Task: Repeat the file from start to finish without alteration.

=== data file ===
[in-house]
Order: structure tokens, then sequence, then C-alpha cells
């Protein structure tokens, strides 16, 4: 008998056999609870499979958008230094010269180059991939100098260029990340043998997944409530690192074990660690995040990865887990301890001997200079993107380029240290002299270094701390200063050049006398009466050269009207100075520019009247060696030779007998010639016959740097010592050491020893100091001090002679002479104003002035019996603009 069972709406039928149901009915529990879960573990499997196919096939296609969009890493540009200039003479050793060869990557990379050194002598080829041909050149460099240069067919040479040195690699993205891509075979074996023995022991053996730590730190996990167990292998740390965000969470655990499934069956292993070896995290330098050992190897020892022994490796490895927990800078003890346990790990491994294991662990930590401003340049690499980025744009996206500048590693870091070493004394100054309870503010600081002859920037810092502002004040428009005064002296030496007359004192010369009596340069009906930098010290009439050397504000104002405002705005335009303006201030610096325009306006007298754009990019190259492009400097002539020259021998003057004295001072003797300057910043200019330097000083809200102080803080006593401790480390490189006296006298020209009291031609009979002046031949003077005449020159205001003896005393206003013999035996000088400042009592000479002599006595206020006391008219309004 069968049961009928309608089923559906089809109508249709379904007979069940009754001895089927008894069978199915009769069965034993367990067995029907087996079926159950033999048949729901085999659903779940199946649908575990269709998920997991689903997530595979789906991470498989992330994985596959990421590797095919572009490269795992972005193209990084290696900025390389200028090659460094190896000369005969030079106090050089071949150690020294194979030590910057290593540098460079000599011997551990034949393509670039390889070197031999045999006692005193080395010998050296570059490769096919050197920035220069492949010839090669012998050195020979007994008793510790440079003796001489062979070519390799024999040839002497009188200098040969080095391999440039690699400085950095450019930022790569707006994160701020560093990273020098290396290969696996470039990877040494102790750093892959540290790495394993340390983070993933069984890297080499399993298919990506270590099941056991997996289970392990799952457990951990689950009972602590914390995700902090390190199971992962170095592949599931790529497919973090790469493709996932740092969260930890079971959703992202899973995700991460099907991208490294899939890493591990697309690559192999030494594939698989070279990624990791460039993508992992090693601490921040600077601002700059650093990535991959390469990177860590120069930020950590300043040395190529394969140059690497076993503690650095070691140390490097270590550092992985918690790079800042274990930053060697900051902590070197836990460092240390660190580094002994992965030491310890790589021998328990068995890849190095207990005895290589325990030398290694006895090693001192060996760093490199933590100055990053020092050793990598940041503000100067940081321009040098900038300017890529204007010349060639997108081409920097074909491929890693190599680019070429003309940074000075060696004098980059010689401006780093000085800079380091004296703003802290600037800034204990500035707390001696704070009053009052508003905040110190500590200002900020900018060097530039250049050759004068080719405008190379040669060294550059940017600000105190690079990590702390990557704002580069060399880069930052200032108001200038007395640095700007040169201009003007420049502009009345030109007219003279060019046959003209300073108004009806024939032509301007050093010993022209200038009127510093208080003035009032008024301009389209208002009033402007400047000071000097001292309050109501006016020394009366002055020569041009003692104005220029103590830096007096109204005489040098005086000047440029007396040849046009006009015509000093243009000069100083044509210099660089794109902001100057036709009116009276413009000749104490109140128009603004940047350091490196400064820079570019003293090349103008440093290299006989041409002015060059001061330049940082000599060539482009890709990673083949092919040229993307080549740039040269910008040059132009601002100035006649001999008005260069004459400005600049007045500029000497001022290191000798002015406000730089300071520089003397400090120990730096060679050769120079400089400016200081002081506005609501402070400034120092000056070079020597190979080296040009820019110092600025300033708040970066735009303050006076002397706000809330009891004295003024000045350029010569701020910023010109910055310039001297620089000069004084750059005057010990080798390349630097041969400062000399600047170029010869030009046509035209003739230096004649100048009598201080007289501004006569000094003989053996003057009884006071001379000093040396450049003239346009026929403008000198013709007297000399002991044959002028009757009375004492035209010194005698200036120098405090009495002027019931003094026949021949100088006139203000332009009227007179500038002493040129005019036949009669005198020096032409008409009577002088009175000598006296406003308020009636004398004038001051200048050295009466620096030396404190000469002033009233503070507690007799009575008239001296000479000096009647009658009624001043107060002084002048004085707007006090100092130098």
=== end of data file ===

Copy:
[in-house]
Order: structure tokens, then sequence, then C-alpha cells
């Protein structure tokens, strides 16, 4: 008998056999609870499979958008230094010269180059991939100098260029990340043998997944409530690192074990660690995040990865887990301890001997200079993107380029240290002299270094701390200063050049006398009466050269009207100075520019009247060696030779007998010639016959740097010592050491020893100091001090002679002479104003002035019996603009 069972709406039928149901009915529990879960573990499997196919096939296609969009890493540009200039003479050793060869990557990379050194002598080829041909050149460099240069067919040479040195690699993205891509075979074996023995022991053996730590730190996990167990292998740390965000969470655990499934069956292993070896995290330098050992190897020892022994490796490895927990800078003890346990790990491994294991662990930590401003340049690499980025744009996206500048590693870091070493004394100054309870503010600081002859920037810092502002004040428009005064002296030496007359004192010369009596340069009906930098010290009439050397504000104002405002705005335009303006201030610096325009306006007298754009990019190259492009400097002539020259021998003057004295001072003797300057910043200019330097000083809200102080803080006593401790480390490189006296006298020209009291031609009979002046031949003077005449020159205001003896005393206003013999035996000088400042009592000479002599006595206020006391008219309004 069968049961009928309608089923559906089809109508249709379904007979069940009754001895089927008894069978199915009769069965034993367990067995029907087996079926159950033999048949729901085999659903779940199946649908575990269709998920997991689903997530595979789906991470498989992330994985596959990421590797095919572009490269795992972005193209990084290696900025390389200028090659460094190896000369005969030079106090050089071949150690020294194979030590910057290593540098460079000599011997551990034949393509670039390889070197031999045999006692005193080395010998050296570059490769096919050197920035220069492949010839090669012998050195020979007994008793510790440079003796001489062979070519390799024999040839002497009188200098040969080095391999440039690699400085950095450019930022790569707006994160701020560093990273020098290396290969696996470039990877040494102790750093892959540290790495394993340390983070993933069984890297080499399993298919990506270590099941056991997996289970392990799952457990951990689950009972602590914390995700902090390190199971992962170095592949599931790529497919973090790469493709996932740092969260930890079971959703992202899973995700991460099907991208490294899939890493591990697309690559192999030494594939698989070279990624990791460039993508992992090693601490921040600077601002700059650093990535991959390469990177860590120069930020950590300043040395190529394969140059690497076993503690650095070691140390490097270590550092992985918690790079800042274990930053060697900051902590070197836990460092240390660190580094002994992965030491310890790589021998328990068995890849190095207990005895290589325990030398290694006895090693001192060996760093490199933590100055990053020092050793990598940041503000100067940081321009040098900038300017890529204007010349060639997108081409920097074909491929890693190599680019070429003309940074000075060696004098980059010689401006780093000085800079380091004296703003802290600037800034204990500035707390001696704070009053009052508003905040110190500590200002900020900018060097530039250049050759004068080719405008190379040669060294550059940017600000105190690079990590702390990557704002580069060399880069930052200032108001200038007395640095700007040169201009003007420049502009009345030109007219003279060019046959003209300073108004009806024939032509301007050093010993022209200038009127510093208080003035009032008024301009389209208002009033402007400047000071000097001292309050109501006016020394009366002055020569041009003692104005220029103590830096007096109204005489040098005086000047440029007396040849046009006009015509000093243009000069100083044509210099660089794109902001100057036709009116009276413009000749104490109140128009603004940047350091490196400064820079570019003293090349103008440093290299006989041409002015060059001061330049940082000599060539482009890709990673083949092919040229993307080549740039040269910008040059132009601002100035006649001999008005260069004459400005600049007045500029000497001022290191000798002015406000730089300071520089003397400090120990730096060679050769120079400089400016200081002081506005609501402070400034120092000056070079020597190979080296040009820019110092600025300033708040970066735009303050006076002397706000809330009891004295003024000045350029010569701020910023010109910055310039001297620089000069004084750059005057010990080798390349630097041969400062000399600047170029010869030009046509035209003739230096004649100048009598201080007289501004006569000094003989053996003057009884006071001379000093040396450049003239346009026929403008000198013709007297000399002991044959002028009757009375004492035209010194005698200036120098405090009495002027019931003094026949021949100088006139203000332009009227007179500038002493040129005019036949009669005198020096032409008409009577002088009175000598006296406003308020009636004398004038001051200048050295009466620096030396404190000469002033009233503070507690007799009575008239001296000479000096009647009658009624001043107060002084002048004085707007006090100092130098």